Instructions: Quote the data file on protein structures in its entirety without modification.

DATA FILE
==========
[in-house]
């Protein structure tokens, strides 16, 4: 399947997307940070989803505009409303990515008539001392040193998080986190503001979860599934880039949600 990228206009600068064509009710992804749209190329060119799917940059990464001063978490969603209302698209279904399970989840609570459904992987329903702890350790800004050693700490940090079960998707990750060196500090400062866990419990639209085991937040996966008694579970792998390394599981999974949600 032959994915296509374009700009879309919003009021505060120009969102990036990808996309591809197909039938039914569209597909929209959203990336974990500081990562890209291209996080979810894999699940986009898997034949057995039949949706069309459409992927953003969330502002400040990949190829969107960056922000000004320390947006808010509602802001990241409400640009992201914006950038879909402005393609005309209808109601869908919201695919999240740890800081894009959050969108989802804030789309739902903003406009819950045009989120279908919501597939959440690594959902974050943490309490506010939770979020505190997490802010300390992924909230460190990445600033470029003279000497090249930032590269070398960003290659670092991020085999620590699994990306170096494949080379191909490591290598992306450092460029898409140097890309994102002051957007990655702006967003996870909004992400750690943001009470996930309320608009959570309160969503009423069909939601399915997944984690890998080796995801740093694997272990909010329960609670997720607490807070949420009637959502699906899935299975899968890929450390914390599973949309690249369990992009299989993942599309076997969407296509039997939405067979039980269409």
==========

[in-house]
């Protein structure tokens, strides 16, 4: 399947997307940070989803505009409303990515008539001392040193998080986190503001979860599934880039949600 990228206009600068064509009710992804749209190329060119799917940059990464001063978490969603209302698209279904399970989840609570459904992987329903702890350790800004050693700490940090079960998707990750060196500090400062866990419990639209085991937040996966008694579970792998390394599981999974949600 032959994915296509374009700009879309919003009021505060120009969102990036990808996309591809197909039938039914569209597909929209959203990336974990500081990562890209291209996080979810894999699940986009898997034949057995039949949706069309459409992927953003969330502002400040990949190829969107960056922000000004320390947006808010509602802001990241409400640009992201914006950038879909402005393609005309209808109601869908919201695919999240740890800081894009959050969108989802804030789309739902903003406009819950045009989120279908919501597939959440690594959902974050943490309490506010939770979020505190997490802010300390992924909230460190990445600033470029003279000497090249930032590269070398960003290659670092991020085999620590699994990306170096494949080379191909490591290598992306450092460029898409140097890309994102002051957007990655702006967003996870909004992400750690943001009470996930309320608009959570309160969503009423069909939601399915997944984690890998080796995801740093694997272990909010329960609670997720607490807070949420009637959502699906899935299975899968890929450390914390599973949309690249369990992009299989993942599309076997969407296509039997939405067979039980269409």